Student loans are difficult to discharge in bankruptcy, but contrary to popular belief, they are not entirely impossible. That fact must have prompted this question asked in 2011 in a bankruptcy forum, “Can you declare bankruptcy on consolidated student loans?”
Assuming the one asking the question has multiple college student loans from both private and government loans, the only way a student loan can be discharged in bankruptcy is by showing the payment of the debt will impose an undue hardship on you and your dependents.
Congress passed the Bankruptcy Abuse Prevention and Consumer Protection Act in 2005 and added private student loans to the bankruptcy exemption list along with government student loans. That means, unless undue hardship is proven, whether or not you consolidate the loans, all student loans are exempt from bankruptcy discharge.
Therefore, bill collectors have the right to pursue collections for these types of loans as long as the automatic stay of the bankruptcy is not in effect or undue hardship has not been proven.
The moment you file a bankruptcy, a judge will order all collecting actions to cease, an important feature called the automatic stay. The automatic stay, applicable to all types of bankruptcy filings, means that the mere request for bankruptcy protection automatically stops and brings to a cessation certain lawsuits, foreclosures, utility shut-offs, evictions, repossessions, garnishments, attachments, and debt collection harassment.
After the bankruptcy has closed and the proof of undue hardship has failed, a collection agency can once again take collection actions against you to collect the student loans including interest and penalties. Before they can collect, they must file a lawsuit in a proper court of jurisdiction in order to get a judgment ordering collections. Once they get a judgment against you, they can possibly garnish your wages, levy accounts, and attach liens to assets.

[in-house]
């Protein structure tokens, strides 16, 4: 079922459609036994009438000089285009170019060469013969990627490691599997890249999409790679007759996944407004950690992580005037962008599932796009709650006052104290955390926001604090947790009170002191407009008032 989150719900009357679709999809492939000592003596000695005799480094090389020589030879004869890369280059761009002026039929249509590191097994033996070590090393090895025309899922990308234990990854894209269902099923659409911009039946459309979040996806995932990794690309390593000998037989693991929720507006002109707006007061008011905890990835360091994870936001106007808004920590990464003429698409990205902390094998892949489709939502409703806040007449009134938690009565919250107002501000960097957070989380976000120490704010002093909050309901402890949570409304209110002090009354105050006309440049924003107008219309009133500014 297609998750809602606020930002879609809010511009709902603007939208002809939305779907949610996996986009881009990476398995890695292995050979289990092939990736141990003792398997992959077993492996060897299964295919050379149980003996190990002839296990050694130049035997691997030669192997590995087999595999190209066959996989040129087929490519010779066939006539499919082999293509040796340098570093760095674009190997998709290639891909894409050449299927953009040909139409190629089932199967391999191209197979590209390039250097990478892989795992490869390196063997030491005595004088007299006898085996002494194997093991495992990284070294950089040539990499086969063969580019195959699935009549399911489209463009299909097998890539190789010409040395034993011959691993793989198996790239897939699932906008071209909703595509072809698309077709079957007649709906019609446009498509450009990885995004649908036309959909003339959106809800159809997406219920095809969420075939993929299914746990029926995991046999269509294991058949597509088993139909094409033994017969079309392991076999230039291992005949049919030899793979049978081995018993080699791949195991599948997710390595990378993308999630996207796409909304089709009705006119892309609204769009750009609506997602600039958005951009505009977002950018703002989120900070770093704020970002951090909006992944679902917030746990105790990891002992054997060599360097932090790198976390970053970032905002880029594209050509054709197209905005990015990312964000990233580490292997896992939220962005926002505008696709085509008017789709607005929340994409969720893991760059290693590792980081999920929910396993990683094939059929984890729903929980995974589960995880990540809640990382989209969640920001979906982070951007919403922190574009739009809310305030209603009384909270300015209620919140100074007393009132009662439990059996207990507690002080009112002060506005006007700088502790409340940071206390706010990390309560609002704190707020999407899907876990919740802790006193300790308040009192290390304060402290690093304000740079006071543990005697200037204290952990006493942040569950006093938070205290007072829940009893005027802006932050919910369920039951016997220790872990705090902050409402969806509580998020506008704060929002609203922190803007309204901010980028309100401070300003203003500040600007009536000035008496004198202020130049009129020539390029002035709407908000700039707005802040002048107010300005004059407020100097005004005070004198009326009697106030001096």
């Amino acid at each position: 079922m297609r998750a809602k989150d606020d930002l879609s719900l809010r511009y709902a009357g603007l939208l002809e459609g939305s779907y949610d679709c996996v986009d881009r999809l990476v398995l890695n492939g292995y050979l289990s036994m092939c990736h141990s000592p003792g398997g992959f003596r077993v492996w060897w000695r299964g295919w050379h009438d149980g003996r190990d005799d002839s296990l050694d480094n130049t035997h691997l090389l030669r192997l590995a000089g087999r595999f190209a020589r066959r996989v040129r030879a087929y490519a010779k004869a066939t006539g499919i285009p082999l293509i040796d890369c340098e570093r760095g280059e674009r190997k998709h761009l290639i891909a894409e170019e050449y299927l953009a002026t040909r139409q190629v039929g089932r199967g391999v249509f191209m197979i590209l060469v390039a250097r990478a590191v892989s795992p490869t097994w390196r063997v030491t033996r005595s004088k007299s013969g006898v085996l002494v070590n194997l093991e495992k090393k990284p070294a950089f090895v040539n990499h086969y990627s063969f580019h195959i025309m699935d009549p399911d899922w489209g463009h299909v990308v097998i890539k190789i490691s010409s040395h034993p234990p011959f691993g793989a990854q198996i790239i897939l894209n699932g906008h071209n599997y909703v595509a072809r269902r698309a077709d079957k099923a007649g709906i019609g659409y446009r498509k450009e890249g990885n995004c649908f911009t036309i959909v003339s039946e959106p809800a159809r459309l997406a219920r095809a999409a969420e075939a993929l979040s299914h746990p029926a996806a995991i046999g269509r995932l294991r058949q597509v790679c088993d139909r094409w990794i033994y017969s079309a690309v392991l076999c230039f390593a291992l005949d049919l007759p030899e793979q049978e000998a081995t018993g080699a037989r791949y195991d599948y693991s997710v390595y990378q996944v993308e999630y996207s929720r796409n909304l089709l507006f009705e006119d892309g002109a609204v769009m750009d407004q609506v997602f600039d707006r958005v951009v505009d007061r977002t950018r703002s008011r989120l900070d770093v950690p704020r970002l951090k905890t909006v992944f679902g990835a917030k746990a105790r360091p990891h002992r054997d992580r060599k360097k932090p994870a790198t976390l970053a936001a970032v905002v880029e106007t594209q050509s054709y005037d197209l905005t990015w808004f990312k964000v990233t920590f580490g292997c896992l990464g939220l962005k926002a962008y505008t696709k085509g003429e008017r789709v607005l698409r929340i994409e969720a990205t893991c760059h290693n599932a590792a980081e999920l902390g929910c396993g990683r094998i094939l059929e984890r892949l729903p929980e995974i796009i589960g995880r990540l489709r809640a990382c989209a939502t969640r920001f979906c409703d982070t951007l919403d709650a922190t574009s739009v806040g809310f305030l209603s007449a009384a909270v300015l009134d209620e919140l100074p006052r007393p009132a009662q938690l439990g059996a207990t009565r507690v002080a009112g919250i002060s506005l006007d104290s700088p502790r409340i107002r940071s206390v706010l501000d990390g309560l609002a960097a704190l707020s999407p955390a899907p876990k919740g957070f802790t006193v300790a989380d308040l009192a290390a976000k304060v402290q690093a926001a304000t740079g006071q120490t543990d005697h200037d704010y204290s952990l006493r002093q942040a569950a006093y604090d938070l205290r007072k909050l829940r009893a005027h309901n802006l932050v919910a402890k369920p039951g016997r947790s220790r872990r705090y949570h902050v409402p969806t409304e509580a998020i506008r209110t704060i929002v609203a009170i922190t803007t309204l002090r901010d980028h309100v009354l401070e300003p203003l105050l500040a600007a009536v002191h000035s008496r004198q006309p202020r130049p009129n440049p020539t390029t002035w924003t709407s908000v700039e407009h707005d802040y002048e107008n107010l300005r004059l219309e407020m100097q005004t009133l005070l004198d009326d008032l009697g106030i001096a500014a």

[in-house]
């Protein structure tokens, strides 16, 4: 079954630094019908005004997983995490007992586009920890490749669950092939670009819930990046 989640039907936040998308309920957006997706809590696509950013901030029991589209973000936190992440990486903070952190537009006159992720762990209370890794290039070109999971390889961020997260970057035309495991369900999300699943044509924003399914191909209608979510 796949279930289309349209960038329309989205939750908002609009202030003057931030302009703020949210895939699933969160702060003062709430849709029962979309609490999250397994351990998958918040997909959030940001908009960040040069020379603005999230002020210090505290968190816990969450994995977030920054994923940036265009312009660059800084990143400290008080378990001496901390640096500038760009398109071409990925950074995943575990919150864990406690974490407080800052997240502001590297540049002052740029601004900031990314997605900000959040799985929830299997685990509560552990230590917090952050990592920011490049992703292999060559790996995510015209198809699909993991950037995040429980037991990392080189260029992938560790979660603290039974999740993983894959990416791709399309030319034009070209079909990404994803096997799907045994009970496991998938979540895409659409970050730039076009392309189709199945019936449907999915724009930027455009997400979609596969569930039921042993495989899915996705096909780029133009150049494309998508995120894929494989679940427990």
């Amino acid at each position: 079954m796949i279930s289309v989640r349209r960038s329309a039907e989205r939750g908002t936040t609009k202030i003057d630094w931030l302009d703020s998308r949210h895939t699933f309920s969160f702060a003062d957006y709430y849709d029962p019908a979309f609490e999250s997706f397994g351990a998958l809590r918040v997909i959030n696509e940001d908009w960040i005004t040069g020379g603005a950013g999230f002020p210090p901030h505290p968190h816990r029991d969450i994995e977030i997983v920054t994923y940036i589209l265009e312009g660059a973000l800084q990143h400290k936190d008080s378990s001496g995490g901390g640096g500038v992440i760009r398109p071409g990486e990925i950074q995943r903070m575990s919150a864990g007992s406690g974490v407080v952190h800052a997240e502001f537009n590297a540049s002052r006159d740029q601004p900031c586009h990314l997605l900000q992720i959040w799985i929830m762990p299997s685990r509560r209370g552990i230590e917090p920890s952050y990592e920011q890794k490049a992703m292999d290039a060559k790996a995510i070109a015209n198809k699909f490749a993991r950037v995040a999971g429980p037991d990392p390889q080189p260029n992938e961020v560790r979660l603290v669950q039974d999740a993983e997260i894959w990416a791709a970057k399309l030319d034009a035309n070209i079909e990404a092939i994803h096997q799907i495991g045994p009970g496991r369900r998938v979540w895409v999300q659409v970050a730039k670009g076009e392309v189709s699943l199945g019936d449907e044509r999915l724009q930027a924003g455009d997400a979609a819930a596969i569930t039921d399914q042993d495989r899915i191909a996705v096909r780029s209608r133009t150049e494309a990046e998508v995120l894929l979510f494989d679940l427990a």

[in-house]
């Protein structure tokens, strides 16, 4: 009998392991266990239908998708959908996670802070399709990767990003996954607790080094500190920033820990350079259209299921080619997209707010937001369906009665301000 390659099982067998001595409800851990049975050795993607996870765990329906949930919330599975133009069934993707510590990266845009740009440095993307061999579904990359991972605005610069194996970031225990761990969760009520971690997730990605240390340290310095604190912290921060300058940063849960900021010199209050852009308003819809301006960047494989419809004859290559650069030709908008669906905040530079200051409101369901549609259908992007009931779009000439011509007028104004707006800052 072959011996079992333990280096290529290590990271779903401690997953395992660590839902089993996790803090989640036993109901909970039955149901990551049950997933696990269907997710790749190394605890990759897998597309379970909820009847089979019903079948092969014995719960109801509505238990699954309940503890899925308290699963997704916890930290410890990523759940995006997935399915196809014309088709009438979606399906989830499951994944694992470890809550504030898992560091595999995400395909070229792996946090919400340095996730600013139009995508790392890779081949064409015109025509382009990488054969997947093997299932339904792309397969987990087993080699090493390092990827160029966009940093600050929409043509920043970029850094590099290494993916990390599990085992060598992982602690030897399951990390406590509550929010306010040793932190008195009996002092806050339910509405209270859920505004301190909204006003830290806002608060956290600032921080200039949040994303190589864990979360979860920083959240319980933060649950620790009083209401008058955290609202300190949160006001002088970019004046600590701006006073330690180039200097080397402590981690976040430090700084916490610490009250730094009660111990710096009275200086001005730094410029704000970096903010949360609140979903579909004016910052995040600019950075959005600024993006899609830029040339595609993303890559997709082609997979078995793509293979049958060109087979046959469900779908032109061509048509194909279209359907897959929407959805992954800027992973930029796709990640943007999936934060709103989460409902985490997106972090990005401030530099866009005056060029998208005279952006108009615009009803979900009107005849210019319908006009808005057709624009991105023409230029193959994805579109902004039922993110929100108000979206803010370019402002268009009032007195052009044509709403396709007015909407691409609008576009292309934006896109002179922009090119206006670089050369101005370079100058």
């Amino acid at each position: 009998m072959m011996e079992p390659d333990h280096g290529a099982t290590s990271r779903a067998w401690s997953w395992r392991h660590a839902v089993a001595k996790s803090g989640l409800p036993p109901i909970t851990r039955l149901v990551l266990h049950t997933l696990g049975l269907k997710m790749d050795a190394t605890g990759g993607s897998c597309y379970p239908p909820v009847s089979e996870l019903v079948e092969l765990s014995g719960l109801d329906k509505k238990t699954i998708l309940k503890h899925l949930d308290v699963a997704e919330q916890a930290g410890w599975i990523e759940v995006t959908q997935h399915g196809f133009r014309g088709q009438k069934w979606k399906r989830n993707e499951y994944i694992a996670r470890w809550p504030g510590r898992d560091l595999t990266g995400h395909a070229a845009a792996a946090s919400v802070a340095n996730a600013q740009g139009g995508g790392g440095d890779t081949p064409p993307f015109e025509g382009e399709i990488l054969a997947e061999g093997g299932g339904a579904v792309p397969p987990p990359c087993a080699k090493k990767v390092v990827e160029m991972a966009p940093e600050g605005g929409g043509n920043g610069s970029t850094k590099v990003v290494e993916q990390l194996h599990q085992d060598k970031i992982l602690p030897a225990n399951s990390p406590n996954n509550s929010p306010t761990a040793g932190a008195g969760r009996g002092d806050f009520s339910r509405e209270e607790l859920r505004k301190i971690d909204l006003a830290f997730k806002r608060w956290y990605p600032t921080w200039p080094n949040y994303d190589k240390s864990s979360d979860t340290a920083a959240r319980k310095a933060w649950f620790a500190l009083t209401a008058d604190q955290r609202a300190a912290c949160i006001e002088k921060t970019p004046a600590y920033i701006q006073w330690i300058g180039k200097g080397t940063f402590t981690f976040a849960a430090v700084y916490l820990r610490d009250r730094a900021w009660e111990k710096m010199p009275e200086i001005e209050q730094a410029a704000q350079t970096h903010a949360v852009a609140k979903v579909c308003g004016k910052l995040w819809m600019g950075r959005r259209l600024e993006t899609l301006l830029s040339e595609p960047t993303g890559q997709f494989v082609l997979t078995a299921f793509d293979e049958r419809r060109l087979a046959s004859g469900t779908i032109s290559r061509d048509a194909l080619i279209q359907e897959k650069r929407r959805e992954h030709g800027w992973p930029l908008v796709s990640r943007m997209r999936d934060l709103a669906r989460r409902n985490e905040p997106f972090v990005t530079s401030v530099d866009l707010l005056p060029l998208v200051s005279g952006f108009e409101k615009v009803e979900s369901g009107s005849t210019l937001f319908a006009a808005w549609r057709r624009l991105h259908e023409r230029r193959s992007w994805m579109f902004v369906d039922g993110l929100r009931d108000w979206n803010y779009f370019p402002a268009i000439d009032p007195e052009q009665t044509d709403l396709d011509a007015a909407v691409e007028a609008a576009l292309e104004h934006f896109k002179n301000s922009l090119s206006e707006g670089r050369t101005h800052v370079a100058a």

Before collectors would be able to pursue remedy of a judgment, they would have to know how many and where your assets are to make any difference, but even finding the assets does not guarantee collection. Any secured assets cannot be seized because they will already have existing liens.
Having your wages garnished is usually the most successful pursuance of judgment. The reason is a debtor, because of the paper trail left from paying taxes and using banks, cannot hide his place of employment, and by law, an employer is legally obligated to obey a court order to garnish the debtor’s wages if the state in which the debtor lives allows it.
Student loans are one of the most difficult areas to deal with in bankruptcy cases.
Bankruptcy laws can be complicated, and common sense indicates you might need a bankruptcy lawyer in order to help you understand how these complex laws may apply in your particular situation.
If you determine you are in need of relief from the stress associated with debt and you live in or around the metropolitan area of El Paso, Texas, contact us here today at www.betterbankruptcy.com .We will help you find a bankruptcy attorney in your area that will help you with any questions you may have on bankruptcy law.
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